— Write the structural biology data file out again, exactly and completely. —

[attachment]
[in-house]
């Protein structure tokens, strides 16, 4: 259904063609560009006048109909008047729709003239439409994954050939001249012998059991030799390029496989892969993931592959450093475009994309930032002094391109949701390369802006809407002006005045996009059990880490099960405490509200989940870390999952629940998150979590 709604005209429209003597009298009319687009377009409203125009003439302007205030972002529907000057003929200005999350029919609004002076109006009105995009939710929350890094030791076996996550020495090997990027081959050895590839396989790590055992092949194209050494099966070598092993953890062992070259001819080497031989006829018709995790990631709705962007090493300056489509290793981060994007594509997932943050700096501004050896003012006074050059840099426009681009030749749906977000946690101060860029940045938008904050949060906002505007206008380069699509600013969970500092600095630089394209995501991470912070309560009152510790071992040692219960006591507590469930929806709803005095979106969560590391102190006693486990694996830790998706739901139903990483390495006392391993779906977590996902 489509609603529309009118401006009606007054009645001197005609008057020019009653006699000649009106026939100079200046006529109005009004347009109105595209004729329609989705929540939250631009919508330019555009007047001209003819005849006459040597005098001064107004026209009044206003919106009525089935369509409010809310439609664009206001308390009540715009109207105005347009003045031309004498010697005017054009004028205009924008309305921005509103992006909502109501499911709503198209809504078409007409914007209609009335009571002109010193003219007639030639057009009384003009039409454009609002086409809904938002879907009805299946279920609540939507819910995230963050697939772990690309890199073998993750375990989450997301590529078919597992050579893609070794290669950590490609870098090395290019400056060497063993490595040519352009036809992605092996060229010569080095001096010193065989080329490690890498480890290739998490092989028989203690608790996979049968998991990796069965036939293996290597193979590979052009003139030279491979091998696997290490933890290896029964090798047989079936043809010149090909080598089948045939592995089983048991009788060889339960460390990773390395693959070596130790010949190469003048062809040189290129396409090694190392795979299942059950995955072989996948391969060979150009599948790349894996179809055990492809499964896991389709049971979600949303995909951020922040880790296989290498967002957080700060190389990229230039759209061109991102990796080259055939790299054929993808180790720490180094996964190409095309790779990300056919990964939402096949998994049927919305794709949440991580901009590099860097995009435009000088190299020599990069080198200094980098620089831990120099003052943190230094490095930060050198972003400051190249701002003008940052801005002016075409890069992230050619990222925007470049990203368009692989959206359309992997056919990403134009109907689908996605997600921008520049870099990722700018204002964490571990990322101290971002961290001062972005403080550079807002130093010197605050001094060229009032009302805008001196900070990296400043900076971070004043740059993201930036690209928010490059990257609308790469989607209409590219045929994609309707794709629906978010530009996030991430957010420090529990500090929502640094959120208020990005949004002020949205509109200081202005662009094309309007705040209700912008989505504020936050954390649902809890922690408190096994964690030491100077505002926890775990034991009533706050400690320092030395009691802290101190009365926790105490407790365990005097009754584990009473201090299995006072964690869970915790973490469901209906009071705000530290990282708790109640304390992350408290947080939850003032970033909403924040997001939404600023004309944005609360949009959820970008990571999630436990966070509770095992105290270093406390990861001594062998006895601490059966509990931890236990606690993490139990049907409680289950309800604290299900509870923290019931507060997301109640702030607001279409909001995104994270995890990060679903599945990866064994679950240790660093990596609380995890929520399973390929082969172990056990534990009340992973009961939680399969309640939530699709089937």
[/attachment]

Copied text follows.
[in-house]
């Protein structure tokens, strides 16, 4: 259904063609560009006048109909008047729709003239439409994954050939001249012998059991030799390029496989892969993931592959450093475009994309930032002094391109949701390369802006809407002006005045996009059990880490099960405490509200989940870390999952629940998150979590 709604005209429209003597009298009319687009377009409203125009003439302007205030972002529907000057003929200005999350029919609004002076109006009105995009939710929350890094030791076996996550020495090997990027081959050895590839396989790590055992092949194209050494099966070598092993953890062992070259001819080497031989006829018709995790990631709705962007090493300056489509290793981060994007594509997932943050700096501004050896003012006074050059840099426009681009030749749906977000946690101060860029940045938008904050949060906002505007206008380069699509600013969970500092600095630089394209995501991470912070309560009152510790071992040692219960006591507590469930929806709803005095979106969560590391102190006693486990694996830790998706739901139903990483390495006392391993779906977590996902 489509609603529309009118401006009606007054009645001197005609008057020019009653006699000649009106026939100079200046006529109005009004347009109105595209004729329609989705929540939250631009919508330019555009007047001209003819005849006459040597005098001064107004026209009044206003919106009525089935369509409010809310439609664009206001308390009540715009109207105005347009003045031309004498010697005017054009004028205009924008309305921005509103992006909502109501499911709503198209809504078409007409914007209609009335009571002109010193003219007639030639057009009384003009039409454009609002086409809904938002879907009805299946279920609540939507819910995230963050697939772990690309890199073998993750375990989450997301590529078919597992050579893609070794290669950590490609870098090395290019400056060497063993490595040519352009036809992605092996060229010569080095001096010193065989080329490690890498480890290739998490092989028989203690608790996979049968998991990796069965036939293996290597193979590979052009003139030279491979091998696997290490933890290896029964090798047989079936043809010149090909080598089948045939592995089983048991009788060889339960460390990773390395693959070596130790010949190469003048062809040189290129396409090694190392795979299942059950995955072989996948391969060979150009599948790349894996179809055990492809499964896991389709049971979600949303995909951020922040880790296989290498967002957080700060190389990229230039759209061109991102990796080259055939790299054929993808180790720490180094996964190409095309790779990300056919990964939402096949998994049927919305794709949440991580901009590099860097995009435009000088190299020599990069080198200094980098620089831990120099003052943190230094490095930060050198972003400051190249701002003008940052801005002016075409890069992230050619990222925007470049990203368009692989959206359309992997056919990403134009109907689908996605997600921008520049870099990722700018204002964490571990990322101290971002961290001062972005403080550079807002130093010197605050001094060229009032009302805008001196900070990296400043900076971070004043740059993201930036690209928010490059990257609308790469989607209409590219045929994609309707794709629906978010530009996030991430957010420090529990500090929502640094959120208020990005949004002020949205509109200081202005662009094309309007705040209700912008989505504020936050954390649902809890922690408190096994964690030491100077505002926890775990034991009533706050400690320092030395009691802290101190009365926790105490407790365990005097009754584990009473201090299995006072964690869970915790973490469901209906009071705000530290990282708790109640304390992350408290947080939850003032970033909403924040997001939404600023004309944005609360949009959820970008990571999630436990966070509770095992105290270093406390990861001594062998006895601490059966509990931890236990606690993490139990049907409680289950309800604290299900509870923290019931507060997301109640702030607001279409909001995104994270995890990060679903599945990866064994679950240790660093990596609380995890929520399973390929082969172990056990534990009340992973009961939680399969309640939530699709089937």